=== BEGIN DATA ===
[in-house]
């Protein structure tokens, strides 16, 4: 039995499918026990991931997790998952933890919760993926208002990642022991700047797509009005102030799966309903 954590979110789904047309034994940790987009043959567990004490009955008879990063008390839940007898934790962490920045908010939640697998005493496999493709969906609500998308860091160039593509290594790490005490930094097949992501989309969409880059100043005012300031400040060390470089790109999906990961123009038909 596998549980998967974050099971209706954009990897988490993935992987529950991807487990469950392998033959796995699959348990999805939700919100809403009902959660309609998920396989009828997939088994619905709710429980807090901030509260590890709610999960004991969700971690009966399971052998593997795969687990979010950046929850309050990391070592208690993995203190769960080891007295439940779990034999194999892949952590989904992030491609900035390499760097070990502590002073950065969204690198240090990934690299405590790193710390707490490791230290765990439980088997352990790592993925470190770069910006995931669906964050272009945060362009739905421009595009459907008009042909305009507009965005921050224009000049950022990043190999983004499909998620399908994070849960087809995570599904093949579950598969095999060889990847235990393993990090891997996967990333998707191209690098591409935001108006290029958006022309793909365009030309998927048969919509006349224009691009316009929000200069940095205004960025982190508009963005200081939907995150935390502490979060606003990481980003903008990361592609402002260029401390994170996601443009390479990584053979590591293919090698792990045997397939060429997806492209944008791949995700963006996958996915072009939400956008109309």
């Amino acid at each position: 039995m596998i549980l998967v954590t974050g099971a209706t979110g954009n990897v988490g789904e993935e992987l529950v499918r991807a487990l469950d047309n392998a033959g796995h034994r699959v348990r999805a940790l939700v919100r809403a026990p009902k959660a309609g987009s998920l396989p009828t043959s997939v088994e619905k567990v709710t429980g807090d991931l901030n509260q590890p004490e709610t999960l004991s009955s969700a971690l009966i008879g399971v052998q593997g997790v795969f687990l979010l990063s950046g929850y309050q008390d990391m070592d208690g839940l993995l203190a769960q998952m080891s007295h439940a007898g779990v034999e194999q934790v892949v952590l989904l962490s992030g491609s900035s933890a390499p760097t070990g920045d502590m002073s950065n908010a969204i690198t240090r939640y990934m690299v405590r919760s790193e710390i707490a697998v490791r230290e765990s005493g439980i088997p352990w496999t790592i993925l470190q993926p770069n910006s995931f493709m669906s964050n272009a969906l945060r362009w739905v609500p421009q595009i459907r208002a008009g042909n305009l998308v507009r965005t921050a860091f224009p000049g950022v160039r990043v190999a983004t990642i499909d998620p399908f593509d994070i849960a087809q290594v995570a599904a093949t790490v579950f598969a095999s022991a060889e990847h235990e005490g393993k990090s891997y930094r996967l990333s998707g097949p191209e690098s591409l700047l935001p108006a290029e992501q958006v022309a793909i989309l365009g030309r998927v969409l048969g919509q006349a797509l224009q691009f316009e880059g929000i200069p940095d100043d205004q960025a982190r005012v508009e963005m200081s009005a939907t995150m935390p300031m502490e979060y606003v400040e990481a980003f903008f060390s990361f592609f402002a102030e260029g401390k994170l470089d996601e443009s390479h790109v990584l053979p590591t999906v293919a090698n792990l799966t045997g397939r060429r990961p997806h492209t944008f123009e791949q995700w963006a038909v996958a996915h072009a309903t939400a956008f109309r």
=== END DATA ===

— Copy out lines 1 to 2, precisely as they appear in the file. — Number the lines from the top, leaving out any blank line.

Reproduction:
[in-house]
């Protein structure tokens, strides 16, 4: 039995499918026990991931997790998952933890919760993926208002990642022991700047797509009005102030799966309903 954590979110789904047309034994940790987009043959567990004490009955008879990063008390839940007898934790962490920045908010939640697998005493496999493709969906609500998308860091160039593509290594790490005490930094097949992501989309969409880059100043005012300031400040060390470089790109999906990961123009038909 596998549980998967974050099971209706954009990897988490993935992987529950991807487990469950392998033959796995699959348990999805939700919100809403009902959660309609998920396989009828997939088994619905709710429980807090901030509260590890709610999960004991969700971690009966399971052998593997795969687990979010950046929850309050990391070592208690993995203190769960080891007295439940779990034999194999892949952590989904992030491609900035390499760097070990502590002073950065969204690198240090990934690299405590790193710390707490490791230290765990439980088997352990790592993925470190770069910006995931669906964050272009945060362009739905421009595009459907008009042909305009507009965005921050224009000049950022990043190999983004499909998620399908994070849960087809995570599904093949579950598969095999060889990847235990393993990090891997996967990333998707191209690098591409935001108006290029958006022309793909365009030309998927048969919509006349224009691009316009929000200069940095205004960025982190508009963005200081939907995150935390502490979060606003990481980003903008990361592609402002260029401390994170996601443009390479990584053979590591293919090698792990045997397939060429997806492209944008791949995700963006996958996915072009939400956008109309």